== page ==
In Florida, the soaring number of forced hospitalizations of mentally ill reveals a broken health care system failing those who need it most…..
….The government closed or downsized many of the facilities, and efforts shifted to enable the mentally ill to live in the community, in their homes or elsewhere, with the help of local professionals. But the government never allocated enough money for services or housing. Now people with mental illness are confined in jails, cast adrift in the streets, or left to the care of families without the means to support them. There’s not enough help between a short hospitalization or being sent to a state mental institution such as Florida State Hospital in Chattahoochee, the state’s largest….
Dying for help
Source: Megan O’Matz, Sally Kestin and John Maines, Sun Sentinel, December 15, 2016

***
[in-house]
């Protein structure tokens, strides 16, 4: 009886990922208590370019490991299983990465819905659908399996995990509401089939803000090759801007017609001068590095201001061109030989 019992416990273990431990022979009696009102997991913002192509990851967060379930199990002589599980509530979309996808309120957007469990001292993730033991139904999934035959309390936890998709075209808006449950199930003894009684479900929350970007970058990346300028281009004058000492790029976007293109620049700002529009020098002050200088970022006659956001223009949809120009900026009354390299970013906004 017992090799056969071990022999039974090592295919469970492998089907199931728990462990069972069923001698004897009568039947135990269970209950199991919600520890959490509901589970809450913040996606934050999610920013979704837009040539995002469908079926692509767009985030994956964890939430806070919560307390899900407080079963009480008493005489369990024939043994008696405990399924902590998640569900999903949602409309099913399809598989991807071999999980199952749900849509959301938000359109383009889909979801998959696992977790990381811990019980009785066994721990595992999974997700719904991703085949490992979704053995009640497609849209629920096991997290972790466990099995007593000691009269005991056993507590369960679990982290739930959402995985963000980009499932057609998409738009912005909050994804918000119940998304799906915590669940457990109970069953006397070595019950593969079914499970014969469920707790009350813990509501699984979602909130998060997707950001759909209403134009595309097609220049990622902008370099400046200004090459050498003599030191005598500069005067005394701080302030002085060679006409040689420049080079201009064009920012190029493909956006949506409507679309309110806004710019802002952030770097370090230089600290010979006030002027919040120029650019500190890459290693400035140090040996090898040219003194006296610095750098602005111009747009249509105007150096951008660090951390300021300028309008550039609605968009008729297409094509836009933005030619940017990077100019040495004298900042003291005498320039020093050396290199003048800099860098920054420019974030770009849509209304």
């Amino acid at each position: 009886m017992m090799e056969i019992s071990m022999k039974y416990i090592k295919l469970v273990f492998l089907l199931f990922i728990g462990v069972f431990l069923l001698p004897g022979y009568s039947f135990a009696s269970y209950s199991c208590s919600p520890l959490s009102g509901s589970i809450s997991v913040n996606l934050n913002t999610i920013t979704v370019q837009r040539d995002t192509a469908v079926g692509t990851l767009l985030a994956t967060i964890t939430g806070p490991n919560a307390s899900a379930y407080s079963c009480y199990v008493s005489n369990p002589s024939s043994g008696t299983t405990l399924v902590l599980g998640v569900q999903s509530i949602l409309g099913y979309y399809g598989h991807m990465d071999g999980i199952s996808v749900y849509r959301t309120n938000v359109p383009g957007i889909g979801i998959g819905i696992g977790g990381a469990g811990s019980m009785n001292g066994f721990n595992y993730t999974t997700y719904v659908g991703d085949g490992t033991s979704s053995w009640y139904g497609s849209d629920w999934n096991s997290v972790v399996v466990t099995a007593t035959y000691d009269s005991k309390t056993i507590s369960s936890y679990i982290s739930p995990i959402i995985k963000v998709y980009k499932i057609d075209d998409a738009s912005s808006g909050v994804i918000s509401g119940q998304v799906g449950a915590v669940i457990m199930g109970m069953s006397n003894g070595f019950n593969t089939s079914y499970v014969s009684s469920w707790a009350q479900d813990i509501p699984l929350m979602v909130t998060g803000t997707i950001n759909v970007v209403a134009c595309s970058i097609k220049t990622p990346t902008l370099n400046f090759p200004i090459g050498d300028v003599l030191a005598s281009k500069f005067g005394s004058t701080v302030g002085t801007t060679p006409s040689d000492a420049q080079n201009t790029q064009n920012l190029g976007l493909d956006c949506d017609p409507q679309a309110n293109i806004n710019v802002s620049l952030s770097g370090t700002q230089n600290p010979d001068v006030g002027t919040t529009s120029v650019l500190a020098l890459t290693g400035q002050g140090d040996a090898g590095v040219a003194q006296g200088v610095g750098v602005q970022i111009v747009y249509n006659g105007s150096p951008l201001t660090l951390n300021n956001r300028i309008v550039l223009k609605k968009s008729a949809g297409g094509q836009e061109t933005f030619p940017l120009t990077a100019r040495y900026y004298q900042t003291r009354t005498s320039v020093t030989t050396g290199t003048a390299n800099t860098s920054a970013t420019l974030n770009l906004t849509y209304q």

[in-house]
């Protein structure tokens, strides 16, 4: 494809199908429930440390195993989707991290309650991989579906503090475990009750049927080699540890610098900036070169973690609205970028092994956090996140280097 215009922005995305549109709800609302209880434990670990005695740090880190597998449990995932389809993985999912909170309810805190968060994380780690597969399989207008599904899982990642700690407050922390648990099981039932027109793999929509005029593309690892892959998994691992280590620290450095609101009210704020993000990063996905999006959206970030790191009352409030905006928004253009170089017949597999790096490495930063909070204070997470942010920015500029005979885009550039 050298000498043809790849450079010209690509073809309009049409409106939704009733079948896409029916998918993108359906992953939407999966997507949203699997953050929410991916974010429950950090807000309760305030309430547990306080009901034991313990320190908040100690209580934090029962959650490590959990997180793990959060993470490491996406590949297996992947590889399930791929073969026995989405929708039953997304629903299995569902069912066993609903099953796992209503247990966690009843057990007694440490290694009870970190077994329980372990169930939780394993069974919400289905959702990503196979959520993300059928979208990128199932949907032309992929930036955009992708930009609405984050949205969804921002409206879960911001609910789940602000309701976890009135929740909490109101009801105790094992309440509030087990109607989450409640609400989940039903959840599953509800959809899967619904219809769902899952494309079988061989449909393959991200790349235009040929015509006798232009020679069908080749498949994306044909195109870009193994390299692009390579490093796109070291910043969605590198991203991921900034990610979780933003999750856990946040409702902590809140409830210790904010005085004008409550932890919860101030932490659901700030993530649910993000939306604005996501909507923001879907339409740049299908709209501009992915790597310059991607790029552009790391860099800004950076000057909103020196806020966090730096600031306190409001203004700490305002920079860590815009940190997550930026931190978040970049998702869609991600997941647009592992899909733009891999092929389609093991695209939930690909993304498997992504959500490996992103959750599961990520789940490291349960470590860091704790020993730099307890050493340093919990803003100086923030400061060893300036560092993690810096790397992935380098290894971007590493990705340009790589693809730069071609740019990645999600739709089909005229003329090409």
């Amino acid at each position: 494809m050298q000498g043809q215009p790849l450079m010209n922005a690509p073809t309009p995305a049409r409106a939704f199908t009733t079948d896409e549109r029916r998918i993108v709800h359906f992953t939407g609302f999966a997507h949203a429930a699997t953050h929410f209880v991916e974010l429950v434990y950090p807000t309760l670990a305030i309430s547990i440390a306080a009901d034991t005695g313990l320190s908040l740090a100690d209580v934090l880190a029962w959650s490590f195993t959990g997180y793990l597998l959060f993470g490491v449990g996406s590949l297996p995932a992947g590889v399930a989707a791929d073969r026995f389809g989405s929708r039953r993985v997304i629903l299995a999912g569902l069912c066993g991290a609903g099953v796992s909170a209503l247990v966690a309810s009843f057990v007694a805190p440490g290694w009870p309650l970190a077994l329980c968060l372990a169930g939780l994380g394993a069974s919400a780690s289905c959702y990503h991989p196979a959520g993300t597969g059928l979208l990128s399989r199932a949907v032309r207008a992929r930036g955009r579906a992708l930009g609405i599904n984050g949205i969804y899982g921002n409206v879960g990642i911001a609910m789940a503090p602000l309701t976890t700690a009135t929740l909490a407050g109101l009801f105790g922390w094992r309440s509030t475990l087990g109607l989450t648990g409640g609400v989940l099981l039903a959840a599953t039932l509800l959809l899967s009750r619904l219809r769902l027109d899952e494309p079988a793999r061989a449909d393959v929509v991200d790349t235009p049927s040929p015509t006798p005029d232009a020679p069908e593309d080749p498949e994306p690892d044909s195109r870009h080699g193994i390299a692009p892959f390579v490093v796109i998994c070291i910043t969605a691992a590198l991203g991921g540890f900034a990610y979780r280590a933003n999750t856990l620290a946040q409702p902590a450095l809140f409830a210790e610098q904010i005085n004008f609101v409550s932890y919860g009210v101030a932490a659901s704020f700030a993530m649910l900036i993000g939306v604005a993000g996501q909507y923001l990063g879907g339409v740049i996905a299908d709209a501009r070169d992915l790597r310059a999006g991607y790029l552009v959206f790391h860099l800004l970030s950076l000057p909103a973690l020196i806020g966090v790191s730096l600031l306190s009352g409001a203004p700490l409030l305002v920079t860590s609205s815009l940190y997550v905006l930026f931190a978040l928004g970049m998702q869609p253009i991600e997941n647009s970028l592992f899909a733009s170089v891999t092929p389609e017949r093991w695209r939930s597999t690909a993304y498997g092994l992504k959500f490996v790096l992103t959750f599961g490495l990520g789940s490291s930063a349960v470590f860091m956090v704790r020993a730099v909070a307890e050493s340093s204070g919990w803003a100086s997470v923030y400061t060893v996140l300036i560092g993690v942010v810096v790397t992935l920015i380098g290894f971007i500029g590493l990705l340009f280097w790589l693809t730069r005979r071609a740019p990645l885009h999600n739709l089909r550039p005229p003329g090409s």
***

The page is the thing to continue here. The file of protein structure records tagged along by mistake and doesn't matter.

Families struggle with severely mentally ill relatives, then become victims of their violence. Florida’s health care system is too stressed to prevent the tragedies. ….
…. No government agency monitors the tragedies. But a six-month Sun Sentinel investigation determined that people with mental illness have killed or brutally assaulted at least 500 loved ones in Florida since 2000. During that time, Florida’s spending on mental health programs has declined significantly: When adjusted for inflation, the state last year spent one-third less per capita on mental health and drug treatment than it did in 2000, according to a Sun Sentinel analysis of data. ….
…. Jailing a mentally ill inmate in Florida costs up to three times more than treatment. One successful statewide program that provides social workers to visit the mentally ill, ensure they take their medication, go to the doctor and have adequate housing, costs $35 a day. By comparison, it costs $121 a day to house a person with mental illness at the Broward County Jail. ….